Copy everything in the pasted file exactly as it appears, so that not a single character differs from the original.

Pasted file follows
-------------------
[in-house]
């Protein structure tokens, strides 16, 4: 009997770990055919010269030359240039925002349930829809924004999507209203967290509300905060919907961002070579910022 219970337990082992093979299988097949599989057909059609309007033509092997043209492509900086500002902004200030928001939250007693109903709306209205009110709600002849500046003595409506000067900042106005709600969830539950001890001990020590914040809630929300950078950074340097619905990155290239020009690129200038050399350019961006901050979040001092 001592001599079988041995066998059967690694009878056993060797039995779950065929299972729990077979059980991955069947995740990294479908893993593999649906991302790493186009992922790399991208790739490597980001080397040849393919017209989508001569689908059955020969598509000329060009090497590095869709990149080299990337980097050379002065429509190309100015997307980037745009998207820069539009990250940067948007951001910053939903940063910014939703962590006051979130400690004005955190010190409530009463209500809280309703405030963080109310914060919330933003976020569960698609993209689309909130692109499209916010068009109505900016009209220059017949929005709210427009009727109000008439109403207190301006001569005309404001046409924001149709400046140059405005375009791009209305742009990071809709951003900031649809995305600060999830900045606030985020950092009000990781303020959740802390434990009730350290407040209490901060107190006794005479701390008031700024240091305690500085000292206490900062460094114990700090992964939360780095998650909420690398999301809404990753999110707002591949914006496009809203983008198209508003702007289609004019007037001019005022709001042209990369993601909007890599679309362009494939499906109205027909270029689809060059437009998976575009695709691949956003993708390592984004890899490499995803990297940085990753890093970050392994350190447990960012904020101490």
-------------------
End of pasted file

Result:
[in-house]
């Protein structure tokens, strides 16, 4: 009997770990055919010269030359240039925002349930829809924004999507209203967290509300905060919907961002070579910022 219970337990082992093979299988097949599989057909059609309007033509092997043209492509900086500002902004200030928001939250007693109903709306209205009110709600002849500046003595409506000067900042106005709600969830539950001890001990020590914040809630929300950078950074340097619905990155290239020009690129200038050399350019961006901050979040001092 001592001599079988041995066998059967690694009878056993060797039995779950065929299972729990077979059980991955069947995740990294479908893993593999649906991302790493186009992922790399991208790739490597980001080397040849393919017209989508001569689908059955020969598509000329060009090497590095869709990149080299990337980097050379002065429509190309100015997307980037745009998207820069539009990250940067948007951001910053939903940063910014939703962590006051979130400690004005955190010190409530009463209500809280309703405030963080109310914060919330933003976020569960698609993209689309909130692109499209916010068009109505900016009209220059017949929005709210427009009727109000008439109403207190301006001569005309404001046409924001149709400046140059405005375009791009209305742009990071809709951003900031649809995305600060999830900045606030985020950092009000990781303020959740802390434990009730350290407040209490901060107190006794005479701390008031700024240091305690500085000292206490900062460094114990700090992964939360780095998650909420690398999301809404990753999110707002591949914006496009809203983008198209508003702007289609004019007037001019005022709001042209990369993601909007890599679309362009494939499906109205027909270029689809060059437009998976575009695709691949956003993708390592984004890899490499995803990297940085990753890093970050392994350190447990960012904020101490």